Video from Nerdwriter1
The center of reality, our ultimate reality is a God who is Creator. As His image bearers we too are creators, able to take the necessary and practical things of this world to make something into something new. By creating art, we mimic the one who created all things, the One who built our universe and said “it is good.”
Madeleine L’Engle says, “All true art is incarnational, and therefore ‘religious.’”
Video from Art Institute of Chicago
On this episode of Art Institute Essentials Tour, take a closer look at Nighthawks, painted by Edward Hopper in 1942. Inspired by “a restaurant on New York’s Greenwich Avenue where two streets meet,” Hopper's painting, one of the best-known images of 20th-century art, has a timeless, universal quality that transcends locale. Keep reading and learn more about Nighthawks on our artwork page: https://www.artic.edu/artworks/111628... "Edward Hopper is widely acknowledged as the most important realist painter of twentieth-century America. But his vision of reality was a selective one, reflecting his own temperament in the empty cityscapes, landscapes, and isolated figures he chose to paint. His work demonstrates that realism is not merely a literal or photographic copying of what we see, but an interpretive rendering.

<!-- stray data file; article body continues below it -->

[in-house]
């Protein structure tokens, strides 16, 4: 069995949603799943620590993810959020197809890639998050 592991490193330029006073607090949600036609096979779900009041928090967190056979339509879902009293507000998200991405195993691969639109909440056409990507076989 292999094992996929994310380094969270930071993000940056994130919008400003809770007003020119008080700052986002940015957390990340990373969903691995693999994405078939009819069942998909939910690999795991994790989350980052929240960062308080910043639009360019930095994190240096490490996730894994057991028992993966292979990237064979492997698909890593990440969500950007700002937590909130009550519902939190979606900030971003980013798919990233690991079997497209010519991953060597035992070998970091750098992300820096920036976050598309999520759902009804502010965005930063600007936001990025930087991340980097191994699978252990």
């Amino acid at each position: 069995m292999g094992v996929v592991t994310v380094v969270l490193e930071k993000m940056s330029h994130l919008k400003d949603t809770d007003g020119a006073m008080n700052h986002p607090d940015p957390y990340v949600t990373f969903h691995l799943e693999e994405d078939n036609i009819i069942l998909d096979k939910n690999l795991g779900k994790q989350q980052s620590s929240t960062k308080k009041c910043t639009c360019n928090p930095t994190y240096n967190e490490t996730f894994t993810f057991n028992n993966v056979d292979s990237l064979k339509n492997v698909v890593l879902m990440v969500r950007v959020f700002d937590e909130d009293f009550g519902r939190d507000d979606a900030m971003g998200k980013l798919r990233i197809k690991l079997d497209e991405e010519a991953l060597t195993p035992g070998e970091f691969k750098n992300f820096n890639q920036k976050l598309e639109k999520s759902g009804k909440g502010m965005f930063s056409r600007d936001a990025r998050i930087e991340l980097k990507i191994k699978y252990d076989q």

Edward Hopper was born in 1882, in NY, into a middle-class family. From 1900 to 1906 he studied at the NY School of Art, and while in school, shifted from illustration to works of fine art. Upon completing his schooling, he worked as an illustrator for a short period of time; once this career path ended, he made three international trips, which had a great influence on the future of his work, and the type of art he would engage in during the course of his career. He made three trips to Europe between 1906 and 1910. In retrospect, Europe meant France, and more specifically, Paris, for Edward Hopper. This city, its architecture, light, and art tradition, decisively affected his development...from the website: Edward Hopper